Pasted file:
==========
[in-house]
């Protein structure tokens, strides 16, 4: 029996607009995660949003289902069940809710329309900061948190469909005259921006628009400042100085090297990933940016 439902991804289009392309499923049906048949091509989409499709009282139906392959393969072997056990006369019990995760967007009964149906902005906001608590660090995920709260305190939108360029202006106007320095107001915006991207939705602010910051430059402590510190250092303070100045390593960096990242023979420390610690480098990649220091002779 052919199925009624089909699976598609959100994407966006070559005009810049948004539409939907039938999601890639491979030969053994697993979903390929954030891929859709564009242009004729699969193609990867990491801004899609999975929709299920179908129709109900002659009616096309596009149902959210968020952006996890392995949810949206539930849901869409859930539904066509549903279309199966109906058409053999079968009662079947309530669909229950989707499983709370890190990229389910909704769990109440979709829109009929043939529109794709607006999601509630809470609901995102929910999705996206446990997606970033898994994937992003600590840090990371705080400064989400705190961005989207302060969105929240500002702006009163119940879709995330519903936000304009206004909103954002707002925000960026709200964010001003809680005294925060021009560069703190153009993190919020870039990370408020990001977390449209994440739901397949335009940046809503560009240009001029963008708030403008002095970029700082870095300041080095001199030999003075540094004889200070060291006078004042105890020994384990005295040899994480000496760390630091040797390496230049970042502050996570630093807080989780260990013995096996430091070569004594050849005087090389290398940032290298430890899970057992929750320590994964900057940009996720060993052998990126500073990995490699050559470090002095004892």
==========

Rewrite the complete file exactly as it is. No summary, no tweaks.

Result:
[in-house]
């Protein structure tokens, strides 16, 4: 029996607009995660949003289902069940809710329309900061948190469909005259921006628009400042100085090297990933940016 439902991804289009392309499923049906048949091509989409499709009282139906392959393969072997056990006369019990995760967007009964149906902005906001608590660090995920709260305190939108360029202006106007320095107001915006991207939705602010910051430059402590510190250092303070100045390593960096990242023979420390610690480098990649220091002779 052919199925009624089909699976598609959100994407966006070559005009810049948004539409939907039938999601890639491979030969053994697993979903390929954030891929859709564009242009004729699969193609990867990491801004899609999975929709299920179908129709109900002659009616096309596009149902959210968020952006996890392995949810949206539930849901869409859930539904066509549903279309199966109906058409053999079968009662079947309530669909229950989707499983709370890190990229389910909704769990109440979709829109009929043939529109794709607006999601509630809470609901995102929910999705996206446990997606970033898994994937992003600590840090990371705080400064989400705190961005989207302060969105929240500002702006009163119940879709995330519903936000304009206004909103954002707002925000960026709200964010001003809680005294925060021009560069703190153009993190919020870039990370408020990001977390449209994440739901397949335009940046809503560009240009001029963008708030403008002095970029700082870095300041080095001199030999003075540094004889200070060291006078004042105890020994384990005295040899994480000496760390630091040797390496230049970042502050996570630093807080989780260990013995096996430091070569004594050849005087090389290398940032290298430890899970057992929750320590994964900057940009996720060993052998990126500073990995490699050559470090002095004892």